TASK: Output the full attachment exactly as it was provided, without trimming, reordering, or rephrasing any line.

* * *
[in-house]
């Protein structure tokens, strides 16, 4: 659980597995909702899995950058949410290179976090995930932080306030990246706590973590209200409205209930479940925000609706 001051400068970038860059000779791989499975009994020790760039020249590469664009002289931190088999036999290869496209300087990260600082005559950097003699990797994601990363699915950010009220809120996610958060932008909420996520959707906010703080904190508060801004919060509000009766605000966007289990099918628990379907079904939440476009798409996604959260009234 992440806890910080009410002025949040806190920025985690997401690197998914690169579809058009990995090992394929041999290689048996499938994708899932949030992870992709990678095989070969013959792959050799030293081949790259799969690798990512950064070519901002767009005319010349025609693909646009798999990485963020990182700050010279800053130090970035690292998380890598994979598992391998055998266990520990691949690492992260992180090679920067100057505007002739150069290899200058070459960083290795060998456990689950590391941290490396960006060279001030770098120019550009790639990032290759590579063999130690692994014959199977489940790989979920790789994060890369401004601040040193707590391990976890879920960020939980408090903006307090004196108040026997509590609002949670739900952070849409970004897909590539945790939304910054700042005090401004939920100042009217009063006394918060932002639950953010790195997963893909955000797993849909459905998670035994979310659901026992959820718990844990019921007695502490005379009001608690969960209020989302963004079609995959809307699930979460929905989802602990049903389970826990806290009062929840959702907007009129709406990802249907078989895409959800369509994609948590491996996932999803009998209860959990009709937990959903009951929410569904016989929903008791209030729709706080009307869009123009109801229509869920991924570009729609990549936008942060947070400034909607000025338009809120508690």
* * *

[in-house]
């Protein structure tokens, strides 16, 4: 659980597995909702899995950058949410290179976090995930932080306030990246706590973590209200409205209930479940925000609706 001051400068970038860059000779791989499975009994020790760039020249590469664009002289931190088999036999290869496209300087990260600082005559950097003699990797994601990363699915950010009220809120996610958060932008909420996520959707906010703080904190508060801004919060509000009766605000966007289990099918628990379907079904939440476009798409996604959260009234 992440806890910080009410002025949040806190920025985690997401690197998914690169579809058009990995090992394929041999290689048996499938994708899932949030992870992709990678095989070969013959792959050799030293081949790259799969690798990512950064070519901002767009005319010349025609693909646009798999990485963020990182700050010279800053130090970035690292998380890598994979598992391998055998266990520990691949690492992260992180090679920067100057505007002739150069290899200058070459960083290795060998456990689950590391941290490396960006060279001030770098120019550009790639990032290759590579063999130690692994014959199977489940790989979920790789994060890369401004601040040193707590391990976890879920960020939980408090903006307090004196108040026997509590609002949670739900952070849409970004897909590539945790939304910054700042005090401004939920100042009217009063006394918060932002639950953010790195997963893909955000797993849909459905998670035994979310659901026992959820718990844990019921007695502490005379009001608690969960209020989302963004079609995959809307699930979460929905989802602990049903389970826990806290009062929840959702907007009129709406990802249907078989895409959800369509994609948590491996996932999803009998209860959990009709937990959903009951929410569904016989929903008791209030729709706080009307869009123009109801229509869920991924570009729609990549936008942060947070400034909607000025338009809120508690």